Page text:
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  • Q&A with Australian Health Practitioners

    What causes coeliac disease?

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  • Prof. Andrew Day

    Paediatrician

    Paediatric Gastroenterologist View Profile

    Coeliac disease is a condition affecting the small bowel (mainly the duodenum, but sometimes also the jejunum and ileum). In people with the certain combination of genes, it is triggered by a toxic part of gluten - which is a storage protein in cereals. This toxic part can not be broken down by the enzymes we have in the gut, and if this is able to get into the layers of the bowel, then it can trigger a series of responses.
    These response are driven by cells of the immune system. These start to respond to the cereal proteins and then lead to a series of additional responses. These lead onto damage of the bowel, which can then lead to symptoms (in some). In addition, the immune response leads to antibodies - these can be measured in the blood stream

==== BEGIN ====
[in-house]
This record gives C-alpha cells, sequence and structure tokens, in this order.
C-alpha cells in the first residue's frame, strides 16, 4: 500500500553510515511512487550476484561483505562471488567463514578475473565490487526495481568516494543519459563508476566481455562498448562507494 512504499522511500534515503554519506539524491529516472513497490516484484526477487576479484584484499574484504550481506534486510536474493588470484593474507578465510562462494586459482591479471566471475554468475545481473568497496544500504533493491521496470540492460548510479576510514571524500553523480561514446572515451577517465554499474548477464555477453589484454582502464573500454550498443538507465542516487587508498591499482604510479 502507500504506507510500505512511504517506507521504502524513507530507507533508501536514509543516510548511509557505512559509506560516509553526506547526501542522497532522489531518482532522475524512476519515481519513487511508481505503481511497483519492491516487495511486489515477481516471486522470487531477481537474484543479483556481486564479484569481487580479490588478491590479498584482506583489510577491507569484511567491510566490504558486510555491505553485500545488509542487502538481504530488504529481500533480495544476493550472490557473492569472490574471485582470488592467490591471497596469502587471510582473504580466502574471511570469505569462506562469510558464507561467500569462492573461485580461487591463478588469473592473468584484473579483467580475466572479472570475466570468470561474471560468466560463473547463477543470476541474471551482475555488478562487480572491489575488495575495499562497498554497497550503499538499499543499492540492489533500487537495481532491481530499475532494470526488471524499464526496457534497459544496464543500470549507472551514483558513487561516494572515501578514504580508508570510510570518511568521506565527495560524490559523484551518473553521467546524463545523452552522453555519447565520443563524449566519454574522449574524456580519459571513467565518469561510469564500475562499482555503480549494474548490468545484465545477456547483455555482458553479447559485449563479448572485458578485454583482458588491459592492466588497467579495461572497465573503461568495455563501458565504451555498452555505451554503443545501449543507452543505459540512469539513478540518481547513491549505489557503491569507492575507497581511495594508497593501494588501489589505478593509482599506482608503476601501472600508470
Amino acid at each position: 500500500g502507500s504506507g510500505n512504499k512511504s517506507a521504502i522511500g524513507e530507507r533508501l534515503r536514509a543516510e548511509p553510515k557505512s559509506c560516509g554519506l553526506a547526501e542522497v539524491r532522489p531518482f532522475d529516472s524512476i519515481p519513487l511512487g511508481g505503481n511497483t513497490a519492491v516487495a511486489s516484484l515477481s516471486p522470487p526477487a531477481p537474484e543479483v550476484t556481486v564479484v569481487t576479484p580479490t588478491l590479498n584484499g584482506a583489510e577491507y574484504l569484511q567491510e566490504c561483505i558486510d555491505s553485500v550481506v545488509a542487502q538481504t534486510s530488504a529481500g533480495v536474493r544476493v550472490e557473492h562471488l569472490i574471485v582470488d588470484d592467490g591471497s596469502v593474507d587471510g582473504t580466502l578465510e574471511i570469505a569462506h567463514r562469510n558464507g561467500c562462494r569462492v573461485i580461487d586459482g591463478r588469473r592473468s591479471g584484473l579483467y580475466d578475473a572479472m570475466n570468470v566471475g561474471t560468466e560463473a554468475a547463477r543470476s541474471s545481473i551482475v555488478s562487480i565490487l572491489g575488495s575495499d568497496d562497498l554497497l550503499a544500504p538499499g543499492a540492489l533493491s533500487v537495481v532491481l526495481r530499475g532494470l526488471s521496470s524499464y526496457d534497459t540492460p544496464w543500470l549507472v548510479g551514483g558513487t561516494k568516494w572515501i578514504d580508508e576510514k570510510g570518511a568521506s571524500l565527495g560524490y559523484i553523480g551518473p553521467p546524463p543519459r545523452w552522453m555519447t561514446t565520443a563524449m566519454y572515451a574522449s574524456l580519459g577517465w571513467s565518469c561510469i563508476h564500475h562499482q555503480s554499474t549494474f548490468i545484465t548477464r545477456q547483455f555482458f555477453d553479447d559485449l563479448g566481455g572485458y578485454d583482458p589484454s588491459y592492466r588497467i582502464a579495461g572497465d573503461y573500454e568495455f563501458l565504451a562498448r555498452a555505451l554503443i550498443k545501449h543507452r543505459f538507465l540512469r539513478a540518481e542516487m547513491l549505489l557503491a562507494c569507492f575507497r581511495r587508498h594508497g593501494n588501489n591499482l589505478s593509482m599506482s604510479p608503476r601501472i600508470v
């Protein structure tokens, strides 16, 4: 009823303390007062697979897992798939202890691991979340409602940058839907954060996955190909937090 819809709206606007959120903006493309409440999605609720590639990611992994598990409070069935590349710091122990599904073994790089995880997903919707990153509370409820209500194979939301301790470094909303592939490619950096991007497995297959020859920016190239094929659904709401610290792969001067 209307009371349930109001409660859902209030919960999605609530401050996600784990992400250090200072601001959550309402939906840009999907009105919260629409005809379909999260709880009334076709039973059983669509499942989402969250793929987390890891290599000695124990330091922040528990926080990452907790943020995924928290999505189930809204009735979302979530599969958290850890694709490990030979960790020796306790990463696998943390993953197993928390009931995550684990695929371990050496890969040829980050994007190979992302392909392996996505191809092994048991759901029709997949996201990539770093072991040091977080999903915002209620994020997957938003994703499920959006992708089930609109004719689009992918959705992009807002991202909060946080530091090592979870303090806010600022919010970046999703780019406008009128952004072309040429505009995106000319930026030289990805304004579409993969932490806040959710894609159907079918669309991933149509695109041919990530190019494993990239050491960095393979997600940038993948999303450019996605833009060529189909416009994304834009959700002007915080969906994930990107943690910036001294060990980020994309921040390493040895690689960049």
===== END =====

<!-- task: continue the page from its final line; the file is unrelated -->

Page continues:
These events only occur in people at risk of Coeliac disease, on the basis of particular genes. These genes can be looked for - but assessment of the genes does not diagnose Coeliac disease. Many more people can have the certain genes, with only a small number developing Coeliac disease.

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